Published online Jan 21, 2014. doi: 10.3748/wjg.v20.i3.654
Revised: November 18, 2013
Accepted: January 2, 2014
Published online: January 21, 2014
Helicobacter pylori (H. pylori) infection is investigated in gastric diseases even during pregnancy. In particular, this Gram-negative bacterium seems to be associated with hyperemesis gravidarum, a severe form of nausea and vomiting during pregnancy. During the last decade, the relationship among H. pylori and several extra-gastric diseases strongly emerged in literature. The correlation among H. pylori infection and pregnancy-related disorders was mainly focused on iron deficiency anemia, thrombocytopenia, fetal malformations, miscarriage, pre-eclampsia and fetal growth restriction. H. pylori infection may have a role in the pathogenesis of various pregnancy-related disorders through different mechanisms: depletion of micronutrients (iron and vitamin B12) in maternal anemia and fetal neural tube defects; local or systemic induction of pro-inflammatory cytokines release and oxidative stress in gastrointestinal disorders and pre-eclampsia; cross-reaction between specific anti-H. pylori antibodies and antigens localized in placental tissue and endothelial cells (pre-eclampsia, fetal growth restriction, miscarriage). Since H. pylori infection is most likely acquired before pregnancy, it is widely believed that hormonal and immunological changes occurring during pregnancy could activate latent H. pylori with a negative impact not only on maternal health (nutritional deficiency, organ injury, death), but also on the fetus (insufficient growth, malformation, death) and sometime consequences can be observed later in life. Another important issue addressed by investigators was to determine whether it is possible to transmit H. pylori infection from mother to child and whether maternal anti-H. pylori antibodies could prevent infant’s infection. Studies on novel diagnostic and therapeutic methods for H. pylori are no less important, since these are particularly sensitive topics in pregnancy conditions. It could be interesting to study the possible correlation between H. pylori infection and other pregnancy-related diseases of unknown etiology, such as gestational diabetes mellitus, obstetric cholestasis and spontaneous preterm delivery. Since H. pylori infection is treatable, the demonstration of its causative role in pregnancy-related disorders will have important social-economic implications.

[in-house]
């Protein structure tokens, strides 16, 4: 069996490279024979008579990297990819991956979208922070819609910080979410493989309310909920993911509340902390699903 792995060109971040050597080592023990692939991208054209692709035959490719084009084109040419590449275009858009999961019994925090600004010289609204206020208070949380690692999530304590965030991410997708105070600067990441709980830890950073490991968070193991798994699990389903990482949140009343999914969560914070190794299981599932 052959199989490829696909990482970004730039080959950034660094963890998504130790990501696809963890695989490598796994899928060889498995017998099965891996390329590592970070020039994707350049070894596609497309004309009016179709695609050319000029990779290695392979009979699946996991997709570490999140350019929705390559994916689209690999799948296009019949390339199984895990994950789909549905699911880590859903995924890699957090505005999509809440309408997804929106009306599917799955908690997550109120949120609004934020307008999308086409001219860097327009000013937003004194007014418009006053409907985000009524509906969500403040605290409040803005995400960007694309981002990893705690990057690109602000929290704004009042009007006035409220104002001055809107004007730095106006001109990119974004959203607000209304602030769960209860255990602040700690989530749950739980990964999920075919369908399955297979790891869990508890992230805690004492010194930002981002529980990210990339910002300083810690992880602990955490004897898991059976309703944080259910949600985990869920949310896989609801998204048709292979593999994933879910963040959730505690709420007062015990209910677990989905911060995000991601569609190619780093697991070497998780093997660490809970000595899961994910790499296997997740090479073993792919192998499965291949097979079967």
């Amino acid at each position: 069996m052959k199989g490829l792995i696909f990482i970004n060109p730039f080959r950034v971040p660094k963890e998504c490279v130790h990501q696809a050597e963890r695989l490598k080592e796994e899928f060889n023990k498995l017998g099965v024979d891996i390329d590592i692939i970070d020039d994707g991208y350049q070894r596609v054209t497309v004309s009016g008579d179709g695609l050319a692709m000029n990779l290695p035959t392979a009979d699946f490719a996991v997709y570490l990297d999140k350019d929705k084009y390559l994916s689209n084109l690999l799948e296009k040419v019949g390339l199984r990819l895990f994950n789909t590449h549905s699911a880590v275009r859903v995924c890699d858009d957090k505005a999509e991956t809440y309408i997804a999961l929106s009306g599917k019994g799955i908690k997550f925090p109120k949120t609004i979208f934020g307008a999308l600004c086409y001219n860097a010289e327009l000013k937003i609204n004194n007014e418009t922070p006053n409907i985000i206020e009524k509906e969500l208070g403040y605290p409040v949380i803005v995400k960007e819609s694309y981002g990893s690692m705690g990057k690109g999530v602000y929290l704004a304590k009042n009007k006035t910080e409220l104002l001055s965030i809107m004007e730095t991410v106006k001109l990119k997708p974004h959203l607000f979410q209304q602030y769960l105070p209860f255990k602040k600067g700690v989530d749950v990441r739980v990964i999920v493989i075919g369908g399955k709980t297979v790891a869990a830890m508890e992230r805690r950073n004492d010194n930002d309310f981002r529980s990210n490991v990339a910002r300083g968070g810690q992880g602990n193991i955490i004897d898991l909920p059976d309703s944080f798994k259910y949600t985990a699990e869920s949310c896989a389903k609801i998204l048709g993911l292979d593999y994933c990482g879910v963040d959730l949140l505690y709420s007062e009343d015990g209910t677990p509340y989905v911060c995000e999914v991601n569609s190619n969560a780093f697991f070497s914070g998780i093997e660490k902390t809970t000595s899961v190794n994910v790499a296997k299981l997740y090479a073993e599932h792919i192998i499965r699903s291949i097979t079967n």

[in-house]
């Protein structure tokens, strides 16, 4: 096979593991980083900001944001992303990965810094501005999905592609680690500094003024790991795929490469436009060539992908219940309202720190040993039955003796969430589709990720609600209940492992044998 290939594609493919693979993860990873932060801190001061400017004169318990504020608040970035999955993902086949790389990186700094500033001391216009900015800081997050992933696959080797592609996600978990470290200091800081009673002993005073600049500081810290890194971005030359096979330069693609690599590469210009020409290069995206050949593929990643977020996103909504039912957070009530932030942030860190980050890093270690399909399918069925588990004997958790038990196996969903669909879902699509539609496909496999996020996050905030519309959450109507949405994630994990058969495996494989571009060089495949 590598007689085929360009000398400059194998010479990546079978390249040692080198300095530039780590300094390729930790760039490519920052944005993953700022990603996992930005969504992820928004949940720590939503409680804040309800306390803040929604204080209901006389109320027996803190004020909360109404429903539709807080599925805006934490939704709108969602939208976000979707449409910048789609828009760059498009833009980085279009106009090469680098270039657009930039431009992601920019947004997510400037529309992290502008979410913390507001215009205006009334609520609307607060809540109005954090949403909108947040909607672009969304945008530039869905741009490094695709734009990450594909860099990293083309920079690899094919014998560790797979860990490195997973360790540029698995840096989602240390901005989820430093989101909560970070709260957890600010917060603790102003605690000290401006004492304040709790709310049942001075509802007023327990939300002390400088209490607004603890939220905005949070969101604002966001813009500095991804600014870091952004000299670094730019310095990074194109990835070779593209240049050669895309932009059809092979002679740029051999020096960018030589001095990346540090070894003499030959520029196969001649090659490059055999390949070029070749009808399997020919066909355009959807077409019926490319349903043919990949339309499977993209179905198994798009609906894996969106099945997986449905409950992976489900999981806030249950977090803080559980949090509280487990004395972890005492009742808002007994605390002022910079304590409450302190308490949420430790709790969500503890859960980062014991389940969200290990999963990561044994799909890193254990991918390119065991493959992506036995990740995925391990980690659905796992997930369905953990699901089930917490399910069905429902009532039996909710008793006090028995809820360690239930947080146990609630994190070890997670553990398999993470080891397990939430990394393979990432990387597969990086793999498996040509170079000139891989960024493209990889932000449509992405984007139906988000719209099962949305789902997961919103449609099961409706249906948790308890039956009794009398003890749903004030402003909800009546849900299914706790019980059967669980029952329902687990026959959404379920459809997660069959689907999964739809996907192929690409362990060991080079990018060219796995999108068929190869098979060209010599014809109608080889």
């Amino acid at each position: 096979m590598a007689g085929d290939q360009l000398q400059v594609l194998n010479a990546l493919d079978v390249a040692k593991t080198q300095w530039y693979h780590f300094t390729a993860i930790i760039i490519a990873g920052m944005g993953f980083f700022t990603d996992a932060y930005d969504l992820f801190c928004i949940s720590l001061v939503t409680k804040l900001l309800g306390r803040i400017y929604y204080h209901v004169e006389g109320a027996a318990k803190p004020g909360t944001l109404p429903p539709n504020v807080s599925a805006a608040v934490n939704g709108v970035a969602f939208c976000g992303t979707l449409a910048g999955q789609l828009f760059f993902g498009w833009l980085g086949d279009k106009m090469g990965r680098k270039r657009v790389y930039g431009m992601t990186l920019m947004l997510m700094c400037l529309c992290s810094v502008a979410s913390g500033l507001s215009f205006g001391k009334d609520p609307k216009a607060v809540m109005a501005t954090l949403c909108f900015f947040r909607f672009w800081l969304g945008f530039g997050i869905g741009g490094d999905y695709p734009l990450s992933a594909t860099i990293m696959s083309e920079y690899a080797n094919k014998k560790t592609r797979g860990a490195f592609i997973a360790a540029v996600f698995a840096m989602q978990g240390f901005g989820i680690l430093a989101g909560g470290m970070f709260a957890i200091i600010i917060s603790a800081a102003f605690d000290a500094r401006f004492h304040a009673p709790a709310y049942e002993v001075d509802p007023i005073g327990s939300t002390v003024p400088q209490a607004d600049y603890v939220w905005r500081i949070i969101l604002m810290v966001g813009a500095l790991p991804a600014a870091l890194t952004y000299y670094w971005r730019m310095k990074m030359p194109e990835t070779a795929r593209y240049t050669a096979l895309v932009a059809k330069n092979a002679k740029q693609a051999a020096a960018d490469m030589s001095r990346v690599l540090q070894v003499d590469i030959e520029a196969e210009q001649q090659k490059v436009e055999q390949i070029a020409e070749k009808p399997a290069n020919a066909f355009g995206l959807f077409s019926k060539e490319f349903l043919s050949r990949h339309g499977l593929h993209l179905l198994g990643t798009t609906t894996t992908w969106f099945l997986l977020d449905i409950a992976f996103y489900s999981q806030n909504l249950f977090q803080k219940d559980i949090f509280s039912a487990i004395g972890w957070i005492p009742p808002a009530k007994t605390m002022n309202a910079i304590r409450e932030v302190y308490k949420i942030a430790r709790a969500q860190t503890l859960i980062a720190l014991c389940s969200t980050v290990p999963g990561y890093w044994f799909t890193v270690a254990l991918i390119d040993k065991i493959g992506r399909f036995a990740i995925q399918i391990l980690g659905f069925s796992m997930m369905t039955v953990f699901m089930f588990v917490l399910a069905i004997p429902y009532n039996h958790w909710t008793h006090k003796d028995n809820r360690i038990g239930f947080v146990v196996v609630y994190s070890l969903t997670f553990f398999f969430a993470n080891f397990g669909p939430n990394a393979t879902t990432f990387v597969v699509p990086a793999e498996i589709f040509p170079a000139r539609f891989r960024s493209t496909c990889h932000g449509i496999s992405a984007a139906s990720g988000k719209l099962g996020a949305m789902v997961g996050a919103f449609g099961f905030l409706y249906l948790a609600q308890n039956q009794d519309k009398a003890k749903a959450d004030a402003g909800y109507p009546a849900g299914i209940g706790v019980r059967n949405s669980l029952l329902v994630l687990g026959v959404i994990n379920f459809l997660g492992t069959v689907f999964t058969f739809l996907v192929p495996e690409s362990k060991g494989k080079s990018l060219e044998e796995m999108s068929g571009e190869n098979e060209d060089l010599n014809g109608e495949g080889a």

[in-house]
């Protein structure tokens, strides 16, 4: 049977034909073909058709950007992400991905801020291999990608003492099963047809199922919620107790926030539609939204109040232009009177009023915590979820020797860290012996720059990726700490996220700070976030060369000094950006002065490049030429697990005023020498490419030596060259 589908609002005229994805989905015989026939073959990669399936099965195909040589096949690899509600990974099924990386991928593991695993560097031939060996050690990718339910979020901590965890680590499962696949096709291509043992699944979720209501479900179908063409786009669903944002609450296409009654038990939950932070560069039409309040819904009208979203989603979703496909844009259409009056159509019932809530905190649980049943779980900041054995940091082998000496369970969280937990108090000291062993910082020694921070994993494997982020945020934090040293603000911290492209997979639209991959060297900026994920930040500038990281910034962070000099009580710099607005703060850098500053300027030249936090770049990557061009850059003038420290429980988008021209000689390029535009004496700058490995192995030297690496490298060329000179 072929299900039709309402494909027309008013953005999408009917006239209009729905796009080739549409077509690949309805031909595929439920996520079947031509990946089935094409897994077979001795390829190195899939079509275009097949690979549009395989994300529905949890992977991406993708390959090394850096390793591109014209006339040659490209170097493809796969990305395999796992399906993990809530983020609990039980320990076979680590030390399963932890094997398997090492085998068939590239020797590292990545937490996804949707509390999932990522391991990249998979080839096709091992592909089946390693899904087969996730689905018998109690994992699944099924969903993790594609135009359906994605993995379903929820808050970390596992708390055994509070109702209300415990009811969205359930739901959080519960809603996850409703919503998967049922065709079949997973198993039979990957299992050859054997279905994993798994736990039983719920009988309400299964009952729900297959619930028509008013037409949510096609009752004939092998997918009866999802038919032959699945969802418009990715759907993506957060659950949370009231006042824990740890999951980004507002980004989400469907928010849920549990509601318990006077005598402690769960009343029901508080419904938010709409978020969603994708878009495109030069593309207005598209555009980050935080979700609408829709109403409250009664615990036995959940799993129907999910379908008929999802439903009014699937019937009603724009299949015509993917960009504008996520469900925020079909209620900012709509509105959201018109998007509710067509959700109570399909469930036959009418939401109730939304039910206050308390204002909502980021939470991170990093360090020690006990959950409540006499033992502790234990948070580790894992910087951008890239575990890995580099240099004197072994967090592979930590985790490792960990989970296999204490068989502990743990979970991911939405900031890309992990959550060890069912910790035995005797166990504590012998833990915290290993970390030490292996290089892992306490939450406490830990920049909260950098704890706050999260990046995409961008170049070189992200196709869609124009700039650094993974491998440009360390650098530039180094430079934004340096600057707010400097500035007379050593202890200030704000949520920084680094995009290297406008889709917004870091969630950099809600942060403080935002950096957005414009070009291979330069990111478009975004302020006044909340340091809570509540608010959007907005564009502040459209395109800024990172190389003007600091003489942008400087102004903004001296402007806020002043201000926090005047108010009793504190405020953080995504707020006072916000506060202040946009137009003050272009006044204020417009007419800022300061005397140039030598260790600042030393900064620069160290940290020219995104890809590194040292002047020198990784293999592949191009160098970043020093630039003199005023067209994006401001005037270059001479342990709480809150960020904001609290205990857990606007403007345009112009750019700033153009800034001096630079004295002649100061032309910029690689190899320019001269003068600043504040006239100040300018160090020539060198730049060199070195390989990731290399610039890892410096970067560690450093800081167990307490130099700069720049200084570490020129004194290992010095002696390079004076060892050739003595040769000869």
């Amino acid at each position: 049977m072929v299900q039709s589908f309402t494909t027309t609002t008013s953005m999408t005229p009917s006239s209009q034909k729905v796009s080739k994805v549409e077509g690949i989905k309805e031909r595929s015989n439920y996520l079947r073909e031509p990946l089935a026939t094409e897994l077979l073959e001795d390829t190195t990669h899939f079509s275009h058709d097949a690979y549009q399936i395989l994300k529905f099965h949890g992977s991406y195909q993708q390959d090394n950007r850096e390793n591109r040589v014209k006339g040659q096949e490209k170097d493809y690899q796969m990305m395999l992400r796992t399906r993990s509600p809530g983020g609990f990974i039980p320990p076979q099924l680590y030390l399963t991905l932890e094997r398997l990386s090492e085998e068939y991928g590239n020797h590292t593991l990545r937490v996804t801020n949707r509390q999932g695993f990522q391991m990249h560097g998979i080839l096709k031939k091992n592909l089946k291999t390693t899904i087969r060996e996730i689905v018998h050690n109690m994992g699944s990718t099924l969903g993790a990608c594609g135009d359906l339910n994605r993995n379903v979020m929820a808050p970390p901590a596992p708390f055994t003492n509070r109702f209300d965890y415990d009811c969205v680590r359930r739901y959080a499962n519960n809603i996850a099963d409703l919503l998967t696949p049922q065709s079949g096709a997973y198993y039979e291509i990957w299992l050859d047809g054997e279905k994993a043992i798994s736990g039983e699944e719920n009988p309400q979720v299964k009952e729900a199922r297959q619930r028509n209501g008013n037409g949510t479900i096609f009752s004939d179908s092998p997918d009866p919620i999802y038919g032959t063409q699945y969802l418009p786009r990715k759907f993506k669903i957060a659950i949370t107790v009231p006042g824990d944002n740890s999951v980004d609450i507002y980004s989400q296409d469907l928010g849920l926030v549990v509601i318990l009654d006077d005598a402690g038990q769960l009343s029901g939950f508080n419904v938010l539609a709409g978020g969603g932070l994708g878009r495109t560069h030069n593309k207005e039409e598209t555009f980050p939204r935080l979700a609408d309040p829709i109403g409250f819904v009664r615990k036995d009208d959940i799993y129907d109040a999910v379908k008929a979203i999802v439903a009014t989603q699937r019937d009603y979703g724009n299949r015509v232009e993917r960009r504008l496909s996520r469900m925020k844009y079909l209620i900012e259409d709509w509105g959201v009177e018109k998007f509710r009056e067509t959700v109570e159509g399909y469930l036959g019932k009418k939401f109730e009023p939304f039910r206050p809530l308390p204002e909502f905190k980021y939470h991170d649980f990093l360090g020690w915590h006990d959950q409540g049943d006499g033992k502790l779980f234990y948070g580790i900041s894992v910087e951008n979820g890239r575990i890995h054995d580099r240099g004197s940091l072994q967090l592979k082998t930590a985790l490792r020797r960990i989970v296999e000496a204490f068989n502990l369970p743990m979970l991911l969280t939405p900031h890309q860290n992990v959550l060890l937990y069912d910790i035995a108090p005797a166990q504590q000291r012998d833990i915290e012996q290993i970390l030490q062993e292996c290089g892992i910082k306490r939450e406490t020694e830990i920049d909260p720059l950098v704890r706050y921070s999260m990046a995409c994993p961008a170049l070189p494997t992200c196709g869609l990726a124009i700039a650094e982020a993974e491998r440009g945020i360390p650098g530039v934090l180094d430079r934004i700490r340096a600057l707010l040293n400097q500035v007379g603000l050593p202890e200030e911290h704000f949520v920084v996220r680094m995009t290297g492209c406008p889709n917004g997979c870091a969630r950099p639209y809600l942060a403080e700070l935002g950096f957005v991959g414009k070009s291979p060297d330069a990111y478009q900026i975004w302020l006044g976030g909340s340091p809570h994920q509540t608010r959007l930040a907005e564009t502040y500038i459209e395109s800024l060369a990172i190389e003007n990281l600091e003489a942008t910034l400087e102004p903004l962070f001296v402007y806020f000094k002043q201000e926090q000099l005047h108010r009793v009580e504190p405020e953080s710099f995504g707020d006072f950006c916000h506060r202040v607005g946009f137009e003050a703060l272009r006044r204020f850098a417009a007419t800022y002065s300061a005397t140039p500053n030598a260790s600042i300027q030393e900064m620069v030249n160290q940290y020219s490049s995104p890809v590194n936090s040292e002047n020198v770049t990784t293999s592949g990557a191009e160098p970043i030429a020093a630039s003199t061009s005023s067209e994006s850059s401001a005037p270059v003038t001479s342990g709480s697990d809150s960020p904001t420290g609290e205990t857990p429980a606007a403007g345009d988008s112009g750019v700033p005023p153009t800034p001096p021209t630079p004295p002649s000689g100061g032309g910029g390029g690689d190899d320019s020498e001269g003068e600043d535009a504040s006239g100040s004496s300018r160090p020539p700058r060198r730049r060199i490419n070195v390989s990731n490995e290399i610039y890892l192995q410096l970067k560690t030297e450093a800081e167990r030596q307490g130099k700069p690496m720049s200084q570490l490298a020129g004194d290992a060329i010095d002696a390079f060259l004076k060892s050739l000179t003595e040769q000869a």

Core tip:Helicobacter pylori (H. pylori) infection in pregnancy is not only associated with gastrointestinal disorders such as hyperemesis gravidarum, but also with iron deficiency anemia, fetal malformations, miscarriage, pre-eclampsia and fetal growth restriction. These pregnancy related-disorders are potentially life-threatening for both mother and fetus/neonate. Another important issue that has been addressed in literature was the question of whether it is possible to transmit H. pylori infection from mother to child and whether maternal anti-H. pylori antibodies could prevent infant’s infection. Indeed, if H. pylori is actually a causal factor, the public health implications would be important since the infection is treatable.